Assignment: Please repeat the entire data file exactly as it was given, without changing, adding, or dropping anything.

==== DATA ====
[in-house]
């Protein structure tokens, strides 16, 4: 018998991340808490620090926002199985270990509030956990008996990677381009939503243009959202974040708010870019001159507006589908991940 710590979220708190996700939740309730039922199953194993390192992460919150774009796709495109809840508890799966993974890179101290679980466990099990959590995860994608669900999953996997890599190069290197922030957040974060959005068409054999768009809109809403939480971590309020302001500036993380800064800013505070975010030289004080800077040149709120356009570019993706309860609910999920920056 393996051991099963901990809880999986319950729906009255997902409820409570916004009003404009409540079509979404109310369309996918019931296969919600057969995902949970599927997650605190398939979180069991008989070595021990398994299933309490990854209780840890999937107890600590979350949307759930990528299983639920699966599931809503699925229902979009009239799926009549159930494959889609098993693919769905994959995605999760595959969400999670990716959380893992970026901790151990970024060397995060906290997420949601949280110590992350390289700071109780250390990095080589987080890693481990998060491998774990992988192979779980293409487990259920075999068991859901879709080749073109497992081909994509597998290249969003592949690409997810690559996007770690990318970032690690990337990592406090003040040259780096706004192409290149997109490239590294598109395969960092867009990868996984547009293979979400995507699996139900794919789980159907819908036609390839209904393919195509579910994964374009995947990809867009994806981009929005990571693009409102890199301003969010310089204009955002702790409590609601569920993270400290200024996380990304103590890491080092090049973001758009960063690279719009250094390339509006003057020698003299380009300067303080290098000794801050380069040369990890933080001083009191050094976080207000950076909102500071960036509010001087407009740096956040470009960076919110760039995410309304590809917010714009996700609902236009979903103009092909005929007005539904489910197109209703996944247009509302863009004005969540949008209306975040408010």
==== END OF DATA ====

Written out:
[in-house]
């Protein structure tokens, strides 16, 4: 018998991340808490620090926002199985270990509030956990008996990677381009939503243009959202974040708010870019001159507006589908991940 710590979220708190996700939740309730039922199953194993390192992460919150774009796709495109809840508890799966993974890179101290679980466990099990959590995860994608669900999953996997890599190069290197922030957040974060959005068409054999768009809109809403939480971590309020302001500036993380800064800013505070975010030289004080800077040149709120356009570019993706309860609910999920920056 393996051991099963901990809880999986319950729906009255997902409820409570916004009003404009409540079509979404109310369309996918019931296969919600057969995902949970599927997650605190398939979180069991008989070595021990398994299933309490990854209780840890999937107890600590979350949307759930990528299983639920699966599931809503699925229902979009009239799926009549159930494959889609098993693919769905994959995605999760595959969400999670990716959380893992970026901790151990970024060397995060906290997420949601949280110590992350390289700071109780250390990095080589987080890693481990998060491998774990992988192979779980293409487990259920075999068991859901879709080749073109497992081909994509597998290249969003592949690409997810690559996007770690990318970032690690990337990592406090003040040259780096706004192409290149997109490239590294598109395969960092867009990868996984547009293979979400995507699996139900794919789980159907819908036609390839209904393919195509579910994964374009995947990809867009994806981009929005990571693009409102890199301003969010310089204009955002702790409590609601569920993270400290200024996380990304103590890491080092090049973001758009960063690279719009250094390339509006003057020698003299380009300067303080290098000794801050380069040369990890933080001083009191050094976080207000950076909102500071960036509010001087407009740096956040470009960076919110760039995410309304590809917010714009996700609902236009979903103009092909005929007005539904489910197109209703996944247009509302863009004005969540949008209306975040408010």